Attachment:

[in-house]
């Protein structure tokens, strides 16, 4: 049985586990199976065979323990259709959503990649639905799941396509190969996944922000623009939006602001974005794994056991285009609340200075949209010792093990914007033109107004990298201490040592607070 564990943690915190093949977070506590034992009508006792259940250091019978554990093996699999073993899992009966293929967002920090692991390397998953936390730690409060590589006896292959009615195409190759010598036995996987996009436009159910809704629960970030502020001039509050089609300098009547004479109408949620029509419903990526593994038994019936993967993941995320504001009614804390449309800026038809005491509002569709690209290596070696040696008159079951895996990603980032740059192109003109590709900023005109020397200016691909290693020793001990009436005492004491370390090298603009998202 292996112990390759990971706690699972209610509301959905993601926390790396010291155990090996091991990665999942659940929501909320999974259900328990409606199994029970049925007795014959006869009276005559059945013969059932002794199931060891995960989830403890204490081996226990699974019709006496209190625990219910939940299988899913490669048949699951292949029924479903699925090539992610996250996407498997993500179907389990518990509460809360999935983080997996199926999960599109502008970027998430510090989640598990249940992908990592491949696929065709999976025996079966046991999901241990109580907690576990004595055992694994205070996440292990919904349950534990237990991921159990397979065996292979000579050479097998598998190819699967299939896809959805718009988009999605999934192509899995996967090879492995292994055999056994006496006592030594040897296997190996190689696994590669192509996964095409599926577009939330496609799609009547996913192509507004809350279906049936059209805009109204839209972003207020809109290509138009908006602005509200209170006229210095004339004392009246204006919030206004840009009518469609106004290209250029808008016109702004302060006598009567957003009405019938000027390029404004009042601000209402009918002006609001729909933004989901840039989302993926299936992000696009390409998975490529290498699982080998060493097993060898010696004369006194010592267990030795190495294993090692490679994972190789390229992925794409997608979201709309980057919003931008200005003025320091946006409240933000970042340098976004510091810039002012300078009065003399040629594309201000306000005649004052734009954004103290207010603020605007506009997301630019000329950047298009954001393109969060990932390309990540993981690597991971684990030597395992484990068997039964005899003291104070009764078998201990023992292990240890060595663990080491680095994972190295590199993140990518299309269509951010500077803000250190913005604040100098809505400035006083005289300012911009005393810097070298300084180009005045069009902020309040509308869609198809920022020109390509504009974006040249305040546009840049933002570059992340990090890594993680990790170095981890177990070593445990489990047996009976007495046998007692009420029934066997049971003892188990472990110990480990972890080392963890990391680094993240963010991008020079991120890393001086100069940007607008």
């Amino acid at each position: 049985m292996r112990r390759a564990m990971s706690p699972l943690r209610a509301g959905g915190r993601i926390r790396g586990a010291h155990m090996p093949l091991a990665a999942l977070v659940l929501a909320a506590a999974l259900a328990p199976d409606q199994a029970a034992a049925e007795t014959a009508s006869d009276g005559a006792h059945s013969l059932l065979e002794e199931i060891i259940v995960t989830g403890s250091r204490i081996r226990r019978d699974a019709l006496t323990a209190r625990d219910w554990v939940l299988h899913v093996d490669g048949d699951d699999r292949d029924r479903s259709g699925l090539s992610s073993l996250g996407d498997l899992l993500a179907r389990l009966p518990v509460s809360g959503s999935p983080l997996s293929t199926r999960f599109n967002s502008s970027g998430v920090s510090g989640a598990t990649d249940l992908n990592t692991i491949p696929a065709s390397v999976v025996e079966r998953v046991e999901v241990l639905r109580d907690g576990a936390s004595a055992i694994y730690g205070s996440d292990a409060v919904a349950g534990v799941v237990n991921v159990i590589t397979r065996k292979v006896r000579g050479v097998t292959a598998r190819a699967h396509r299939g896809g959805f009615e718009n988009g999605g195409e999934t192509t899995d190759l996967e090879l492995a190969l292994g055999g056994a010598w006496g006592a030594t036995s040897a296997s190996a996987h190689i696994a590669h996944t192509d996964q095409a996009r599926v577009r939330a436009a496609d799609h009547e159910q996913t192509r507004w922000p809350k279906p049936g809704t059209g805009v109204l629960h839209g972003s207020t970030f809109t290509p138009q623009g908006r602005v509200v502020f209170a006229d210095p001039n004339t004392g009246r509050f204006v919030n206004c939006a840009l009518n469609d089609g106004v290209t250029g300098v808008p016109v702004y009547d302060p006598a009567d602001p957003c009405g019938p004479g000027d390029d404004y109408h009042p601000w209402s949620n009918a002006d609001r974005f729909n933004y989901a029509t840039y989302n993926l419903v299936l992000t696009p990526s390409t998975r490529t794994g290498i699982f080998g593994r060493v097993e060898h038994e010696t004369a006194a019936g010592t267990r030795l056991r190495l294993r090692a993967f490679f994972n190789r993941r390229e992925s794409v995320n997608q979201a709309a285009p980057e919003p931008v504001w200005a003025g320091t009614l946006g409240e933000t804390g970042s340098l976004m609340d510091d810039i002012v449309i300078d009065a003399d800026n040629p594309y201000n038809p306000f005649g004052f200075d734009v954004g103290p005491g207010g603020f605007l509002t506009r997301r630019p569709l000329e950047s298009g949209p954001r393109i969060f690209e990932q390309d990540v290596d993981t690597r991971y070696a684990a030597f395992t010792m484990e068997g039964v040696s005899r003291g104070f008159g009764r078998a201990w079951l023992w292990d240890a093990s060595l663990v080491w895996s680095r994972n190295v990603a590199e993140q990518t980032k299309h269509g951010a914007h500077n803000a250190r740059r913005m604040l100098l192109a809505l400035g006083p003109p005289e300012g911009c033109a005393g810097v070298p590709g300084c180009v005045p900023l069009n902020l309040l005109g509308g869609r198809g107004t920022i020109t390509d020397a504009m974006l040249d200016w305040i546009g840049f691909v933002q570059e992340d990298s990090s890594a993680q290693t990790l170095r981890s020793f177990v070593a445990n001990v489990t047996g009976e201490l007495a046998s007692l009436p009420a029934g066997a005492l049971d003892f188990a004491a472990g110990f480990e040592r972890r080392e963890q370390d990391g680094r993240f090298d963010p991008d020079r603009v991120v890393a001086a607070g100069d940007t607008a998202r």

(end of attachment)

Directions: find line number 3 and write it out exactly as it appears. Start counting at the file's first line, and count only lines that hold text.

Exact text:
């Amino acid at each position: 049985m292996r112990r390759a564990m990971s706690p699972l943690r209610a509301g959905g915190r993601i926390r790396g586990a010291h155990m090996p093949l091991a990665a999942l977070v659940l929501a909320a506590a999974l259900a328990p199976d409606q199994a029970a034992a049925e007795t014959a009508s006869d009276g005559a006792h059945s013969l059932l065979e002794e199931i060891i259940v995960t989830g403890s250091r204490i081996r226990r019978d699974a019709l006496t323990a209190r625990d219910w554990v939940l299988h899913v093996d490669g048949d699951d699999r292949d029924r479903s259709g699925l090539s992610s073993l996250g996407d498997l899992l993500a179907r389990l009966p518990v509460s809360g959503s999935p983080l997996s293929t199926r999960f599109n967002s502008s970027g998430v920090s510090g989640a598990t990649d249940l992908n990592t692991i491949p696929a065709s390397v999976v025996e079966r998953v046991e999901v241990l639905r109580d907690g576990a936390s004595a055992i694994y730690g205070s996440d292990a409060v919904a349950g534990v799941v237990n991921v159990i590589t397979r065996k292979v006896r000579g050479v097998t292959a598998r190819a699967h396509r299939g896809g959805f009615e718009n988009g999605g195409e999934t192509t899995d190759l996967e090879l492995a190969l292994g055999g056994a010598w006496g006592a030594t036995s040897a296997s190996a996987h190689i696994a590669h996944t192509d996964q095409a996009r599926v577009r939330a436009a496609d799609h009547e159910q996913t192509r507004w922000p809350k279906p049936g809704t059209g805009v109204l629960h839209g972003s207020t970030f809109t290509p138009q623009g908006r602005v509200v502020f209170a006229d210095p001039n004339t004392g009246r509050f204006v919030n206004c939006a840009l009518n469609d089609g106004v290209t250029g300098v808008p016109v702004y009547d302060p006598a009567d602001p957003c009405g019938p004479g000027d390029d404004y109408h009042p601000w209402s949620n009918a002006d609001r974005f729909n933004y989901a029509t840039y989302n993926l419903v299936l992000t696009p990526s390409t998975r490529t794994g290498i699982f080998g593994r060493v097993e060898h038994e010696t004369a006194a019936g010592t267990r030795l056991r190495l294993r090692a993967f490679f994972n190789r993941r390229e992925s794409v995320n997608q979201a709309a285009p980057e919003p931008v504001w200005a003025g320091t009614l946006g409240e933000t804390g970042s340098l976004m609340d510091d810039i002012v449309i300078d009065a003399d800026n040629p594309y201000n038809p306000f005649g004052f200075d734009v954004g103290p005491g207010g603020f605007l509002t506009r997301r630019p569709l000329e950047s298009g949209p954001r393109i969060f690209e990932q390309d990540v290596d993981t690597r991971y070696a684990a030597f395992t010792m484990e068997g039964v040696s005899r003291g104070f008159g009764r078998a201990w079951l023992w292990d240890a093990s060595l663990v080491w895996s680095r994972n190295v990603a590199e993140q990518t980032k299309h269509g951010a914007h500077n803000a250190r740059r913005m604040l100098l192109a809505l400035g006083p003109p005289e300012g911009c033109a005393g810097v070298p590709g300084c180009v005045p900023l069009n902020l309040l005109g509308g869609r198809g107004t920022i020109t390509d020397a504009m974006l040249d200016w305040i546009g840049f691909v933002q570059e992340d990298s990090s890594a993680q290693t990790l170095r981890s020793f177990v070593a445990n001990v489990t047996g009976e201490l007495a046998s007692l009436p009420a029934g066997a005492l049971d003892f188990a004491a472990g110990f480990e040592r972890r080392e963890q370390d990391g680094r993240f090298d963010p991008d020079r603009v991120v890393a001086a607070g100069d940007t607008a998202r």